NextGen Healthcare Announces Intent to Apply for TEFCA QHIN Role

Officials said that NextGen Healthcare's interoperability experience has primed the health IT vendor to become a TEFCA QHIN.

Health IT vendor NextGen Healthcare has announced that it will apply to become a Qualified Health Information Network (QHIN) under the Trusted Exchange Framework and Common Agreement (TEFCA).

TEFCA will bring health information networks together to help ensure that providers have access to complete, longitudinal health records for patients no matter where they seek care.

NextGen Healthcare supports more than 100,000 providers with its ambulatory EHR and practice management solutions. Additionally, one-third of health information exchanges (HIEs) across the country leverage NextGen Healthcare's interoperability tools.

If selected by ONC as a QHIN, NextGen Healthcare will participate in a network of organizations that work together to share clinical data. QHINs will share information with other QHINs, facilitating healthcare interoperability.

"Interoperability is the key to whole person health, and NextGen Healthcare is already a leader in facilitating the open exchange of data," David Sides, president and chief executive officer of NextGen Healthcare, said in a press release.

"With the infrastructure already in place, applying to become a QHIN is the next logical step and aligns with our mission of empowering every member of the care continuum with the data necessary to make the best decisions possible," Sides added.

The company's interoperability work includes NextGen Share, a cloud-based tool that provides access to several national interoperability networks. The secure platform enables NextGen Healthcare to establish a QHIN successfully.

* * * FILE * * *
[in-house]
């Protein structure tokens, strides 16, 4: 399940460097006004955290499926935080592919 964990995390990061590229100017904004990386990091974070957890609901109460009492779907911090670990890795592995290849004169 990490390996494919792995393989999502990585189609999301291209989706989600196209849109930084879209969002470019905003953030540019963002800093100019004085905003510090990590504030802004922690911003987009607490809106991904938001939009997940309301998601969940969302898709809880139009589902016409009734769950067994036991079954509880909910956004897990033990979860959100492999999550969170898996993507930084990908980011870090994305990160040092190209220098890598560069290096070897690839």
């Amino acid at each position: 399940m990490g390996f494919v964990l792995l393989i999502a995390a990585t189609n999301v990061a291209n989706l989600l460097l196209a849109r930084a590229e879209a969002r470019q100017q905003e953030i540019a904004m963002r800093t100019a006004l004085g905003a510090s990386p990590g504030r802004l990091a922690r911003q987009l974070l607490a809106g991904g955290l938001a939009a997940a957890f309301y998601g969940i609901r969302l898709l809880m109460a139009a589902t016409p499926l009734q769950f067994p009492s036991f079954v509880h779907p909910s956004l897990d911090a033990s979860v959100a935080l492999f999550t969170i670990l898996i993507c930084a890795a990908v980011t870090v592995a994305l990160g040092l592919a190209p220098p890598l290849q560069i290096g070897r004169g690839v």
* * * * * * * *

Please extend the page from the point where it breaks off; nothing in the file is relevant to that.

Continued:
EHR vendor Epic also recently announced its plan to join TEFCA. Epic worked with ONC, The Sequoia Project, and the broader healthcare community to build consensus around the standards and procedures of TEFCA.

"Our fundamental goal is to help all patients receive informed, personalized care—regardless of where they go to receive it," Dave Fuhrmann, senior vice president of interoperability at Epic, noted in a press release. "Our customers have led the way with large-scale interoperability through Carequality, and we're happy to help with the next stage in the evolution of interoperability."

ONC and The Sequoia Project announced the publication of TEFCA in February.

"We want to create a uniform for interoperability so that every authorized user, including individuals, have a baseline expectation of being able to get basic medical record information securely and reliably across the network, regardless of where they are geographically or which vendor or technology they're using," Mickey Tripathi, national coordinator for health IT, said in a press briefing at the time of the announcement.

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